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Flexible Seating - The REAL Scoop!


I took the leap and implemented flexible seating in my classroom this year!

Here are the things that I LOVE and the things I DON'T LOVE about it.....

LOVE

Students have the opportunity to make decisions about where they sit.  This helps them learn about making good choices, being responsible, and taking charge of their own learning.

Many seating options, including yoga ball chairs, wobble stools, flex bands, seat cushions, bean bags, camp chairs, and even working on the floor, are available to my students.  They can work in a place where they are comfortable!

I love that students can MOVE!  Wobble stools, flex bands, yoga ball chairs and other options allow students to move as they sit.  I also have standing tables for my non-sitters.  In addition, I do allow my students to move about the room as needed, and this allows my wigglers the freedom they need to take moving brain breaks!

If a student is having a conflict with the person sitting by them....they can get up and move away!  I can't tell you how this has simplified things!

Students always have the choice to work next to someone or by themselves in a quiet area.  I have a class set of study carrels, which easily turns any spot into a private "office."

No more late nights trying to work out the perfect seating arrangement, separating talkers and making sure to give everyone a turn sitting next to "that one kid that bugs everyone."

I am able to arrange my classroom in a much more visually pleasing arrangement that is also more spread out.  This has given our classroom an amazing feeling of open space and makes things a bit quieter (because the kids are spread out around the room).


The kids LOVE it and surprisingly, the parents do too!


DON'T LOVE

It is very, very difficult to pass out papers when students are not in the classroom (since they don't have a desk of their own).  I have come up with a system that works for me to resolve this issue, but it is still kind of a pain.

We have to use storage bins and cubbies for keeping student supplies and materials.  It works...but is not as convenient as having a desk or chair pocket right on hand.  Students are forever having to go get something out of their bin...which takes up more time than I would like.


Most of our whole group lessons must take place on the floor.  There are some benefits to this (students are in close proximity to me when I'm teaching), but during longer lessons, students can become fidgety and uncomfortable.  Also, being on the floor makes it difficult to use manipulatives for math.  We have made this work, but I can see how it would be difficult for some (more challenging) groups of students.  Students do have assigned floor spaces, which helps a lot!


Substitute teachers DO NOT understand or enjoy flexible seating!

Some students clique together and have to be strongly encouraged to sit with new friends every once in a while.  This is currently a real issue in my class.  We are planning a class meeting to come up with some solutions!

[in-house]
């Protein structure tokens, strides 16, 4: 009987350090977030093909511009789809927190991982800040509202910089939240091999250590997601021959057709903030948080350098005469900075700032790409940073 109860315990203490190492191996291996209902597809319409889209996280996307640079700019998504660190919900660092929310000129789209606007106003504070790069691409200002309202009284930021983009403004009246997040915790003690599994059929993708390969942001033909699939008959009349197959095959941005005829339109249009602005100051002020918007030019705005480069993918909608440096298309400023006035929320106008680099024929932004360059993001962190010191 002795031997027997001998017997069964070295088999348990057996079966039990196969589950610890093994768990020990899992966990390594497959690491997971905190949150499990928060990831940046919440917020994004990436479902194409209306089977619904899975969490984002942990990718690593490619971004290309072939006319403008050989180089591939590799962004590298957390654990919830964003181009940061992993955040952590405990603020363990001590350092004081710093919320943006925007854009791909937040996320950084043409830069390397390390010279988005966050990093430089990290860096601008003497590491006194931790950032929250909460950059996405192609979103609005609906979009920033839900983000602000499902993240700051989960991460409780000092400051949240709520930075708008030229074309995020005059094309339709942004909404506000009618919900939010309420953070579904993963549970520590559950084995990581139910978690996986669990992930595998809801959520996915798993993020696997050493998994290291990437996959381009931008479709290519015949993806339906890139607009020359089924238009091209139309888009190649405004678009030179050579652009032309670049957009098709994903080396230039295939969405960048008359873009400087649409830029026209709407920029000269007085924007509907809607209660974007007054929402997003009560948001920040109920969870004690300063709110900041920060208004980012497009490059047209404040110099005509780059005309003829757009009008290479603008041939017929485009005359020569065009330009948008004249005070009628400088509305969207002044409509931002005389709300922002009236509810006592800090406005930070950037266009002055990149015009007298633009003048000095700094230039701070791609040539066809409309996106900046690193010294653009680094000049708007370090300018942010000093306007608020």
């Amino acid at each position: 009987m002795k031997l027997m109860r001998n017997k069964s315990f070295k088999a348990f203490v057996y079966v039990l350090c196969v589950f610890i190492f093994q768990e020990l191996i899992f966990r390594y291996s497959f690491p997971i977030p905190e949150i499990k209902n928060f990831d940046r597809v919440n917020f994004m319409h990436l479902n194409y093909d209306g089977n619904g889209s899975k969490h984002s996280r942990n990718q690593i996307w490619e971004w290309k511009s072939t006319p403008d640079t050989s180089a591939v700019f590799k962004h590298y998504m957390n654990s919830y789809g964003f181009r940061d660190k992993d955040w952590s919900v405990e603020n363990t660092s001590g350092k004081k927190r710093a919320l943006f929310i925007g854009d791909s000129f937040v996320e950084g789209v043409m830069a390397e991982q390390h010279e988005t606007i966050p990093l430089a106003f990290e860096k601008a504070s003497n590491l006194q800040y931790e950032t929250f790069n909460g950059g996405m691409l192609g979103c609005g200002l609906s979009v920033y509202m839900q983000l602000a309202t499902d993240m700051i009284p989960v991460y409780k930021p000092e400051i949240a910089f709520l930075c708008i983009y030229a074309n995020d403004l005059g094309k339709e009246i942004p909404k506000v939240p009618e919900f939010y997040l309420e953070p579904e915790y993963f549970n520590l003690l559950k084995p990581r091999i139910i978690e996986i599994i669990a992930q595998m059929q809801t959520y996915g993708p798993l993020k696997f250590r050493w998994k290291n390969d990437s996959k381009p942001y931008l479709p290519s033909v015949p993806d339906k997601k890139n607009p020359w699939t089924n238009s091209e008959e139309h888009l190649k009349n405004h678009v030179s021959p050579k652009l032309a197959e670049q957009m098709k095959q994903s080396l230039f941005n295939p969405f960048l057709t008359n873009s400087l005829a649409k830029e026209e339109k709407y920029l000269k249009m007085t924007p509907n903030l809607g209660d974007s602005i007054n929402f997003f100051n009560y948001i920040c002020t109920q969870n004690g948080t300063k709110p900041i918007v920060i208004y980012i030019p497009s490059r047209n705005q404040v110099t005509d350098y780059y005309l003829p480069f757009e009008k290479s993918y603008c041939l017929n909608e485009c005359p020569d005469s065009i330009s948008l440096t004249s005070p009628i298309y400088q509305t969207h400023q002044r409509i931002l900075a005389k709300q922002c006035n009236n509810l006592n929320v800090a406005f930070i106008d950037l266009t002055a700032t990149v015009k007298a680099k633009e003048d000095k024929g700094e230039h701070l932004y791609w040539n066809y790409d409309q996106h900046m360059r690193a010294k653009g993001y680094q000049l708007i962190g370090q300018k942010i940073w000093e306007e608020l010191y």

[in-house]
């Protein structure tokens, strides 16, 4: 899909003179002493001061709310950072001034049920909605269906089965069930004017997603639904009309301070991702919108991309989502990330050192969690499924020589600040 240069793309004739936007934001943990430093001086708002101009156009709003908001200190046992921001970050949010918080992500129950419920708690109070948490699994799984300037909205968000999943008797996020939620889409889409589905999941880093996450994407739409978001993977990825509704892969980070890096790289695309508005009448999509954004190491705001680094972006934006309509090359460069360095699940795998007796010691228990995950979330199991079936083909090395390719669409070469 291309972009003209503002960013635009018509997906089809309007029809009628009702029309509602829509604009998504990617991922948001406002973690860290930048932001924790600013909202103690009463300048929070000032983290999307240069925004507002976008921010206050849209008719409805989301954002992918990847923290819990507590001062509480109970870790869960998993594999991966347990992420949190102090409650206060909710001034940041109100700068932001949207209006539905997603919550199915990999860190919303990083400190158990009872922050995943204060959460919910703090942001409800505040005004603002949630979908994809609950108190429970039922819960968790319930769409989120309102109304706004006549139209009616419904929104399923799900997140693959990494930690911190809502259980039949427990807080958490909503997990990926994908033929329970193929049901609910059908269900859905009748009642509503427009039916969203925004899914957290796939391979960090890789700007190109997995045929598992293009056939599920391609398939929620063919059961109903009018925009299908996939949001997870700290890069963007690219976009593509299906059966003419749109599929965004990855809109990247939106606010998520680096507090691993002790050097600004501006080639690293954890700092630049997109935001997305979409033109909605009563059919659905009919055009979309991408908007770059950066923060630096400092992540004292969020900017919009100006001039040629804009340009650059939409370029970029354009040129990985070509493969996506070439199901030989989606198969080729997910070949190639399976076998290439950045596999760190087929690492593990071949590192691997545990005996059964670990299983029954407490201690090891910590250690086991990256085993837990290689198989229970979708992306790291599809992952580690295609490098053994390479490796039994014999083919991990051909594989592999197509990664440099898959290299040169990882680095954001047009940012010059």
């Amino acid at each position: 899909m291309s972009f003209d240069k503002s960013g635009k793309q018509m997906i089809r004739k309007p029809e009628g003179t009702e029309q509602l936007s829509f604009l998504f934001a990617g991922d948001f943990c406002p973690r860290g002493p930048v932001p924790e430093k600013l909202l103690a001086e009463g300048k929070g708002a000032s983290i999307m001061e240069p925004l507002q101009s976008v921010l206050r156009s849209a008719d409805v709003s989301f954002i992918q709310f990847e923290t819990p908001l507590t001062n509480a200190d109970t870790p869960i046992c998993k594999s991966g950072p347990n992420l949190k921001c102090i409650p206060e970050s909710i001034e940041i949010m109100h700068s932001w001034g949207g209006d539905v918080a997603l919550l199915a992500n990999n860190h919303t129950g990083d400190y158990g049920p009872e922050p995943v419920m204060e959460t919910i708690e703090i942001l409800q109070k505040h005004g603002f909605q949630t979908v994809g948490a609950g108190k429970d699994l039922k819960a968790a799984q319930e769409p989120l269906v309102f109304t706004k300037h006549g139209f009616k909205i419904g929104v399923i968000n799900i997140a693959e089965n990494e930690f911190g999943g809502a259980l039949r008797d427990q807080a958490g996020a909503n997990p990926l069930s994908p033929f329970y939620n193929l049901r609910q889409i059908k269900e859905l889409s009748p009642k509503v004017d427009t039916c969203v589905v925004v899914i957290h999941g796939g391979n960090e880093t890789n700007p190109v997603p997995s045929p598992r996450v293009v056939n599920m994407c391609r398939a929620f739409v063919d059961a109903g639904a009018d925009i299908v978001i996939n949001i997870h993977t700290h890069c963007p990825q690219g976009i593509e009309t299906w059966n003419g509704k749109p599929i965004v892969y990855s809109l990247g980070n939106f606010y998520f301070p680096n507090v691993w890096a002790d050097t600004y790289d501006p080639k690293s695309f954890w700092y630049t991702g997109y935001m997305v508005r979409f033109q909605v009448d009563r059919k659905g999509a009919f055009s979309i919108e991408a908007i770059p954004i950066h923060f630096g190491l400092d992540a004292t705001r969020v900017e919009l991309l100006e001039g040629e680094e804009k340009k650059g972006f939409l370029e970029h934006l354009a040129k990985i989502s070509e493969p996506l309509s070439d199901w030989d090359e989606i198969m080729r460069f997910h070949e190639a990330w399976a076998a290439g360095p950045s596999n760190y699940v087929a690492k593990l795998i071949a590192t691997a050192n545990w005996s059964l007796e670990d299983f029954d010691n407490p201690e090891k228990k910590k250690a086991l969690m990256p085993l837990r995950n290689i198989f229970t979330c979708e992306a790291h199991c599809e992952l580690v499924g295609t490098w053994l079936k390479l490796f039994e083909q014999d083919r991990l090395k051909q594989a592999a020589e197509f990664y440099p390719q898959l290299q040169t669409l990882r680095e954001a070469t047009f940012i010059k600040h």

Although we have many, many different and appealing seat choices, students still argue over the BEST ones (i.e., the wobble stools and yoga ball chairs).  I had to implement a VIP seating schedule for our comfy camp chairs and Big Joe bean bags!
THE FINAL WORD

I really, really like flexible seating!  It works great with my class this year and I think it has gone a long way to help us to create a very special sense of community in our classroom!

I would not say that it is for every teacher or every class.  It takes EXTREME organization and planning, not to mention $$.  Also, some classes just need more structure and flexible seating is the opposite of structured!  It could be a disaster for a classroom full of students that struggle with listening, following directions and getting along with one another.

I would love to answer any questions that you have about flexible seating!  Thanks for visiting!

2016 Classroom Reveal!!


I still have some things to finish up, but my classroom is mostly ready for a new school year!  I am making the dive into flexible seating.  I don't have a lot of options at the moment, but I have made the best with what I have.  I plan to add more choices as the year progresses...and as some funding hopefully comes through!  Enjoy the photos...I'd love to know what you think!!






















Have a great year!!

Setting Up a Scoring Toolkit for Student Writing



Instruction begins when you, the teacher, learn from the learner; put yourself in his place so that you may understand . . . what he learns and the way he understands it. ~Soren Kierkegaard


I just love that quote....it really does capture what assessment is all about...at least for me.  I find it really hard to grade the writing of the children that I teach.  They put their little hearts on the page....so who am I to judge what they have to say or how they have said it?  But in order for my students to become better writers, I must learn to evaluate their writing and give meaningful feedback in a way that pushes them forward in their journey as writers.  It is a means to an end.  Writing is such a powerful tool and I want my students to sharpen their skills (and their pencils) so that they may see themselves as writers...and from that, find their voice in school and in life!